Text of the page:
2) It substantiates that position at least in part by invoking a notion that sounds just like act of state doctrine.
See the United States’ distinction between “individual foreign perpetrators” and corporations
When found residing in the United States.
An individual foreigner abroad (that somehow still had sufficient US contacts) would be in the same place.
Maybe it would be more accurate to say that the U.S. is against ATS liability for the extraterritorial acts of corporations that do not have their principal place of business or headquarters here
Yeah, part of the equation is subsidy-to-parent jurisdictional veil piercing.
Maybe I was over-emphasizing the U.S.’s use of the word “individual.”
This is why it’s all a 5th Amendment Due Process issue. The reasonableness of the US’s adjudicative jurisdiction here is both unconstitutional and in violation of international law.
My take was that individual humans can usually only really “be” in one spot at one time. Corporations are in many places at once. So a corporation’s existence in the US is not dispositive, like a human’s is.
An interesting argument, but the U.S. is making that argument as a matter of international law and foreign policy, not from a Fifth Amendment perspective, no?
Okay so maybe they don’t specifically say it, but it’s in there if you squint hard enough.
The “secret” Fifth Amendment argument?
The Fifth Amendment in Exile.
Basically, the ATS is open ended, and hands out causes of action for int’l law violations like candy (pretend all of this is true)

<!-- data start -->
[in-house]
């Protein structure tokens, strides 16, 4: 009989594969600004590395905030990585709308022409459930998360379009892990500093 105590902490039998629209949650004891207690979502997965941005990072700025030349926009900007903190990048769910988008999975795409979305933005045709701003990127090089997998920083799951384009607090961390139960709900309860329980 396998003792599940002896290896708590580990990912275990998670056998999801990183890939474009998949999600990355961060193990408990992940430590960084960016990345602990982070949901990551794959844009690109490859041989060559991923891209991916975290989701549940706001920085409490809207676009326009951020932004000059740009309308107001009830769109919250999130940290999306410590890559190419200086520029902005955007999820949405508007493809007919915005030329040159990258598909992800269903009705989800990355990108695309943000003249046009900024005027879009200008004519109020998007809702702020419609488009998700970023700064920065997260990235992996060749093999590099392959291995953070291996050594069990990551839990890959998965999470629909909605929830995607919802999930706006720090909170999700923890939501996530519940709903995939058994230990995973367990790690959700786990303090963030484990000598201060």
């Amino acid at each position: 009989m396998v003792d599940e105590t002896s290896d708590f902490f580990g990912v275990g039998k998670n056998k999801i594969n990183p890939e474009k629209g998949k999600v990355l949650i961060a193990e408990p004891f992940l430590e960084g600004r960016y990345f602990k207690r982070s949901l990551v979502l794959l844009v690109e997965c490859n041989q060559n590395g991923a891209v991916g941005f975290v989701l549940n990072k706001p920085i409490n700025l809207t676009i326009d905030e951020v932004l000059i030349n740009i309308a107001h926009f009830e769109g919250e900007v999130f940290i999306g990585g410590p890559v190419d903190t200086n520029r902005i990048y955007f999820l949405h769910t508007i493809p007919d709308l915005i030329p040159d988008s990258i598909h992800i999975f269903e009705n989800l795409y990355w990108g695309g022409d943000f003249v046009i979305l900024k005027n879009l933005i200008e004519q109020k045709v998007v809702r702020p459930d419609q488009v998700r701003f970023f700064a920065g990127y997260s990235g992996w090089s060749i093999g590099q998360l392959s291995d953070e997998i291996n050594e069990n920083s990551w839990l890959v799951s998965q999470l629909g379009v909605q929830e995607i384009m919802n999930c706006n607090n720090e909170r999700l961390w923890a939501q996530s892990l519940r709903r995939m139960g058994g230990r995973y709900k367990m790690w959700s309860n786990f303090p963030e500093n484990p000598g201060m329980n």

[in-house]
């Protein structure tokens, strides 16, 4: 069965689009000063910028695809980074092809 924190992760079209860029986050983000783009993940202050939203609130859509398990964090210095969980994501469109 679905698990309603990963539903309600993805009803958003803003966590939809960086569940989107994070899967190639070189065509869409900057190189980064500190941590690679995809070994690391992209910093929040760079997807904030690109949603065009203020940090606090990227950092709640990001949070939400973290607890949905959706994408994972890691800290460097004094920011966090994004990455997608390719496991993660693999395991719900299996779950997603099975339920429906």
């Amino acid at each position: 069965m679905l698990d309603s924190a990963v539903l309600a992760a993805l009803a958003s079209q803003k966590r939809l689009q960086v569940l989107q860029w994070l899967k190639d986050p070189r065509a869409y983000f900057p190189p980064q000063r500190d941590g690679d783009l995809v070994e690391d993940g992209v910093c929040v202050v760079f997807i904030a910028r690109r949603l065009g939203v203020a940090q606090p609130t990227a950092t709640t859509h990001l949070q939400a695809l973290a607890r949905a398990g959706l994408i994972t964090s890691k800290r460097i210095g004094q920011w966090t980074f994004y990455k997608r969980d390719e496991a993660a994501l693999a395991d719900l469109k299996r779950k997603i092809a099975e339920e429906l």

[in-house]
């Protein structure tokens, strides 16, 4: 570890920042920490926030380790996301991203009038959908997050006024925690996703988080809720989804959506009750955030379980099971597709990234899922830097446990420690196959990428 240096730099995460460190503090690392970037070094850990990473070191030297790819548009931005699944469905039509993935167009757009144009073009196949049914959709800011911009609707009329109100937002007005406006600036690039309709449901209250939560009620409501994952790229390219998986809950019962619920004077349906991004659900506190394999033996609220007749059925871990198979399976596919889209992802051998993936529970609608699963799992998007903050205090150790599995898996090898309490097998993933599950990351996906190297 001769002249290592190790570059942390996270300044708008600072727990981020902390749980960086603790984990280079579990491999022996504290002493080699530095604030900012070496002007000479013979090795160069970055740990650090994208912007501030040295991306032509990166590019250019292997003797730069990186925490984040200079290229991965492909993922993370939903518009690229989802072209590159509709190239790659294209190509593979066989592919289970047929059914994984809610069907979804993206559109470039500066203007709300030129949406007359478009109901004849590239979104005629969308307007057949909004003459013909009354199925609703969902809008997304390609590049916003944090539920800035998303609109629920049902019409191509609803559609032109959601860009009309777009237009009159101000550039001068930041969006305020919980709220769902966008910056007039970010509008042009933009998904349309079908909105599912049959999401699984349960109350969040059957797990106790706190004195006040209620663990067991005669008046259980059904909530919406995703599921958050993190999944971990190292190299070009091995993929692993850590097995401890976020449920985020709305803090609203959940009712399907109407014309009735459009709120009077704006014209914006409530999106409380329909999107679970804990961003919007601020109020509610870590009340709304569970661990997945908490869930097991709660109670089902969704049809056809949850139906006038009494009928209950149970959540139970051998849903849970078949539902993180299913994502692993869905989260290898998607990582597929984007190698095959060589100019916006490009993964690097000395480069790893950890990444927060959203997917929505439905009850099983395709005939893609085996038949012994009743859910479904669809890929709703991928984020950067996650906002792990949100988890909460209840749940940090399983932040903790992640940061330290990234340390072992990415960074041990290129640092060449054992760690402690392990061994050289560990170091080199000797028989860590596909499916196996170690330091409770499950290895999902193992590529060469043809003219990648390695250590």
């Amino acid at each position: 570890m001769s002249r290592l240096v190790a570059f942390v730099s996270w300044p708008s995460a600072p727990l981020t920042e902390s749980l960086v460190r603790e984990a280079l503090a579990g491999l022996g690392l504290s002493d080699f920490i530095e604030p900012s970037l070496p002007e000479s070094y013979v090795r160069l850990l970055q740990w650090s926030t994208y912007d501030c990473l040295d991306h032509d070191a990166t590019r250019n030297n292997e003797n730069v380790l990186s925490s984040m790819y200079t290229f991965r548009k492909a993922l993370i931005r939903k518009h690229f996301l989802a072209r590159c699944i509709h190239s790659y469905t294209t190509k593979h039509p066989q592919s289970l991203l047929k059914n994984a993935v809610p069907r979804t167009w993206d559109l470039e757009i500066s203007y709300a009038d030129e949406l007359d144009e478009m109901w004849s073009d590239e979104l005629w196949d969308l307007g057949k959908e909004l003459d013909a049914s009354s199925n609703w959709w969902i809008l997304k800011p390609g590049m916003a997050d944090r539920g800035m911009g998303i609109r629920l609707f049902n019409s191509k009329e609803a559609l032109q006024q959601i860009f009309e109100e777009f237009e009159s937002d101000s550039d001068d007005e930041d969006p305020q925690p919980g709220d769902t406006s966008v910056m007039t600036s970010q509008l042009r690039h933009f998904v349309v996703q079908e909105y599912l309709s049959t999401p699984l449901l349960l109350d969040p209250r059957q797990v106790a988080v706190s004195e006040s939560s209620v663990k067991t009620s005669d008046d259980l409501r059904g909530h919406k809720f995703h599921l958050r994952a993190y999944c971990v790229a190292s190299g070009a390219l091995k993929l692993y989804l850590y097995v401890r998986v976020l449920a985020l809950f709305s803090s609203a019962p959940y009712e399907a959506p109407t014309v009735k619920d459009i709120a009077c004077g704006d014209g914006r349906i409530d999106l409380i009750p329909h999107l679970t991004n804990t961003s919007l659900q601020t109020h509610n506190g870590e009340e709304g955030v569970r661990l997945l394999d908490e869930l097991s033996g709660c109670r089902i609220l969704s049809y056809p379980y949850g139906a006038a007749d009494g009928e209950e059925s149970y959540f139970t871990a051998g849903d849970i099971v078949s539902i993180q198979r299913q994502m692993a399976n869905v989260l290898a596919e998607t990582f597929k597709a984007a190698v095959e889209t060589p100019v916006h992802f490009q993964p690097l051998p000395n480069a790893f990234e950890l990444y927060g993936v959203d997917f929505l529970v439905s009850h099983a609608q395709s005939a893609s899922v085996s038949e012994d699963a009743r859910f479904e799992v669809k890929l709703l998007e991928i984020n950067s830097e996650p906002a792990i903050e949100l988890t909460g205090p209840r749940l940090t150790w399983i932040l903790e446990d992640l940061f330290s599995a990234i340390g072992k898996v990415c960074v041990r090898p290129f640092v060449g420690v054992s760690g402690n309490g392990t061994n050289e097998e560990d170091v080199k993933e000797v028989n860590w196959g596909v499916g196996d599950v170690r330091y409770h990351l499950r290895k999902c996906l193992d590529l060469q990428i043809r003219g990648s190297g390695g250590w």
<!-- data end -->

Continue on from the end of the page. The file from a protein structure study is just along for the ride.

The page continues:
But the court, before exercising jurisdiction, still has to consider: Personal jurisdiction, exhaustion of remedies, forum non conveniens,
Act of State, international comity, choice of law, political question doctrine, foreign affairs/case-specific judicial deference, and in corporate cases, corporate/subsidy-parent veil piercing issues.
All of these doctrines have some Due Process consideration behind them. (Separation of powers for a lot of them, too, but due process is a biggie.)
Even if the text of the ATS creates an opening for these suits, it’s just a grant of subject matter jurisdiction. All of the Due Process jurisdictional questions must be considered separately.
Like they would in any foreign-defendant case, but because of the subject matter, the judicial due process doctrines are firing on all cylinders.
So when you have a pirate residing in the U.S. being sued for torture and genocide he did abroad, and his home country says “fuck that bastard, you can sue him,” and the U.S. political branches are going, “fuck that bastard, you can sue him,” then the due process concerns evaporate.
I still don’t think the United States is making that argument
I think in section C they are getting at it,
even if they don’t invoke the magic words of Due Process. But everything the US is counseling the court to consider is a doctrine that was invented either to serve due process, separation of powers, or both.
You should write a post
A quick post.
Maybe at lunch I’ll play around with getting my other post to work in WP.
Or maybe I’ll be uber-lazy and just copy and paste the chat.
There you go.
And thus ends one of the strangest blog posts ever seen.
And yet least effort-intensive ever as well.
I wonder if there could be a correlation there.